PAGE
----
The 1984 Sajjan Kumar judgement: It brings some closure, but also opens vital questions
Why did Delhi become 'stateless' during the anti-Sikh carnage? Why was there never proper political accountability? Will India ever have strong laws against genocide?
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Talking heads grabbed TV microphones in no time after the Delhi High Court reversed the acquittal of Sajjan Kumar and sentenced him to life in jail for his role in the 1984 massacre of the Sikhs. Twitter exploded with political statements. Euphoria built up over Sikh WhatsApp groups that I am part of.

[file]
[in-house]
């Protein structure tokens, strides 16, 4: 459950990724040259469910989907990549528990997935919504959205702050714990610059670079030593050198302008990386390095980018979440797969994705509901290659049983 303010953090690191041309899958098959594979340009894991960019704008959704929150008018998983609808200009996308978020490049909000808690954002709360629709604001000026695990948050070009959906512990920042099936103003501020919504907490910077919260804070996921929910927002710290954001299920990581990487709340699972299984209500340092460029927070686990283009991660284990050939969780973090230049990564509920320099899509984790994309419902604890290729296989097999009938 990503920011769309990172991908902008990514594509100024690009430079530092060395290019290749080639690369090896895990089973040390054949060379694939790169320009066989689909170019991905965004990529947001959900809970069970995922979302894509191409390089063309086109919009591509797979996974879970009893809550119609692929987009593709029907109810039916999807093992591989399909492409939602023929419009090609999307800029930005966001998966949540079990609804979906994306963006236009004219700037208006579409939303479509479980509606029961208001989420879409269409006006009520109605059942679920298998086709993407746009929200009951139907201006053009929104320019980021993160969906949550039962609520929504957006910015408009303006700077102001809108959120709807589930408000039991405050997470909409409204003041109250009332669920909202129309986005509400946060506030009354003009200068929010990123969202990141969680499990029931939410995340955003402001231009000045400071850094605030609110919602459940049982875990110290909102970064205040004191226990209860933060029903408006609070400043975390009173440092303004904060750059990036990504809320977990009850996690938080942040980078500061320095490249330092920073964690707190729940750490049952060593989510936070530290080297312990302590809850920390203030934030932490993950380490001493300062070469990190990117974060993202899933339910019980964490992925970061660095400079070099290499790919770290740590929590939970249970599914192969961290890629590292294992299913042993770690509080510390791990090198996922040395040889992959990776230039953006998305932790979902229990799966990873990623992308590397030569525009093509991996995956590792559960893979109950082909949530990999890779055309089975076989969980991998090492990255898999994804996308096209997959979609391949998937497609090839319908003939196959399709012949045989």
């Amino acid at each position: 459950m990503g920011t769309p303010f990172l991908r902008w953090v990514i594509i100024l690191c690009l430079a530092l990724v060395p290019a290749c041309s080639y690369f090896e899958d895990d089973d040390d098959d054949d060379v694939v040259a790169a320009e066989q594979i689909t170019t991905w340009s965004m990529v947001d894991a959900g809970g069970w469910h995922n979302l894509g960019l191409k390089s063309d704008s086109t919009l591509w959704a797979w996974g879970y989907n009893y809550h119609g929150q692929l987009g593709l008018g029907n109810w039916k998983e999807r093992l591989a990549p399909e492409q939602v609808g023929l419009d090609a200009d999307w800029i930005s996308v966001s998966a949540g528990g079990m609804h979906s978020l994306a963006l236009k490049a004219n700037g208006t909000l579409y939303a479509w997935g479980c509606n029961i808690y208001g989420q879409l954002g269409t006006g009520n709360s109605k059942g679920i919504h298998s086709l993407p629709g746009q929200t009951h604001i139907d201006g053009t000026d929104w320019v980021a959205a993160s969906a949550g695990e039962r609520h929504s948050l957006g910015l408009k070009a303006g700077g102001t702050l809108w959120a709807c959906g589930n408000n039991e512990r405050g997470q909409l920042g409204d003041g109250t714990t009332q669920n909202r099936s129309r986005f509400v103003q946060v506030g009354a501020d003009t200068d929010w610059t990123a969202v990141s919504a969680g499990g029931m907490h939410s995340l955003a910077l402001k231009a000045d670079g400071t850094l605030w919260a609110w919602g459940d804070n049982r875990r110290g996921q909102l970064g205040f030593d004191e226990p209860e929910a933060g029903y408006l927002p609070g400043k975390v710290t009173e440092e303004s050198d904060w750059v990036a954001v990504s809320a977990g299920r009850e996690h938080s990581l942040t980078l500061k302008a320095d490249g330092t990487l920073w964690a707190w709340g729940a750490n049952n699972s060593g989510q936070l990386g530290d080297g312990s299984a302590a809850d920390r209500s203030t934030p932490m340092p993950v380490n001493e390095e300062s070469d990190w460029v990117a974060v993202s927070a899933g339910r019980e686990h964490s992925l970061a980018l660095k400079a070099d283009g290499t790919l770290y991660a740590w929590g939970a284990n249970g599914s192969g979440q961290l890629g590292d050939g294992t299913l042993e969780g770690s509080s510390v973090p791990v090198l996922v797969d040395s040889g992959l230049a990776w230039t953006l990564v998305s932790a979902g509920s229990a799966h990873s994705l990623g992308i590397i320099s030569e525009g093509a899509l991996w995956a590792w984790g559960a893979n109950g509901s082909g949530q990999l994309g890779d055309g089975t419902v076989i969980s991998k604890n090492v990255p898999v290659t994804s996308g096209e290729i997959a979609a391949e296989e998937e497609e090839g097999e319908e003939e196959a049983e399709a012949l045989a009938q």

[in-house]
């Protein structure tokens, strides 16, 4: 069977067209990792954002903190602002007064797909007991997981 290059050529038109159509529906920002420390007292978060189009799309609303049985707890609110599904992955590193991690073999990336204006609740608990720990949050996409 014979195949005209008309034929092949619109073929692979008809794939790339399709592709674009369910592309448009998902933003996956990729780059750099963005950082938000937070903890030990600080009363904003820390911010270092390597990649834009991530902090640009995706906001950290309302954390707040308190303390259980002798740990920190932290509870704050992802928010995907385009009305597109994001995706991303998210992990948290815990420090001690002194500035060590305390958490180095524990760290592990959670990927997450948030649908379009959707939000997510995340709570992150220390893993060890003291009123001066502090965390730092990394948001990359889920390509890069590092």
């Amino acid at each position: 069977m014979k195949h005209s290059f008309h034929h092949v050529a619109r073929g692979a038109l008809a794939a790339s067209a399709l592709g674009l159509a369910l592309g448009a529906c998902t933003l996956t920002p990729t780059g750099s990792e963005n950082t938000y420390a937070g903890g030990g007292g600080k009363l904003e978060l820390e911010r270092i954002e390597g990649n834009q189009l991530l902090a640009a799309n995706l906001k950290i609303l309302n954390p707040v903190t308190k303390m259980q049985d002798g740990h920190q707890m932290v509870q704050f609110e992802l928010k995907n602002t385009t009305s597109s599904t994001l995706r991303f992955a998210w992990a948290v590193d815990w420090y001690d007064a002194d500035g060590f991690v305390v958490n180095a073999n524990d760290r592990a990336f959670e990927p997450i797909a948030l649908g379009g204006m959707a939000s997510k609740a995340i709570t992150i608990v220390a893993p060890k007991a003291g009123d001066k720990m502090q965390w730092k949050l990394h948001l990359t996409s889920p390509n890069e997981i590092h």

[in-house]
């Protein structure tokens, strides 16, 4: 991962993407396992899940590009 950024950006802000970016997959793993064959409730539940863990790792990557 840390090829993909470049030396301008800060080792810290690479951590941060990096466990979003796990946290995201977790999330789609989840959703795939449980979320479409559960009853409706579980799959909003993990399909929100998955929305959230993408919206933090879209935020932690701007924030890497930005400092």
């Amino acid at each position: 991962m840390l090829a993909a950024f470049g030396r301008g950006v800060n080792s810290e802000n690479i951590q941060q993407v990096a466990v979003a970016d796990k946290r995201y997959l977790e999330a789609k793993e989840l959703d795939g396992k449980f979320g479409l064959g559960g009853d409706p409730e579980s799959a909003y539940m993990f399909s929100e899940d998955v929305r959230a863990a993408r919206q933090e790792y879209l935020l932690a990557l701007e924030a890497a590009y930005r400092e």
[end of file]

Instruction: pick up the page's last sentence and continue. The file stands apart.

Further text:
Players in our power structure had orchestrated a similar atmosphere in 2005.
That was when Dr Manmohan Singh, himself a Sikh, issued what was advertised as an apology by the nation's Prime Minister in Parliament back then.
As PM, Dr Manmohan Singh offered the nation an apology for 1984. (Photo: Via Lok Sabha TV)
"I have no hesitation in apologising, not only to the Sikh community, but to the whole Indian nation because what took place in 1984 is the negation of the concept of nationhood enshrined in our constitution,” Dr Singh told the Rajya Sabha 13 years ago, while responding to demands for an apology from the then-Congress-led government in connection with 1984. "So I am not standing on any false prestige. On behalf of our government, on behalf of the entire people of this country I bow my head in shame that such a thing took place."
Now, that was an emotive statement. The ruling elite in the UPA was quick to portray it as an act of statesmanship — and their propaganda found resonance in the press in the form of pro-government editorials and headlines.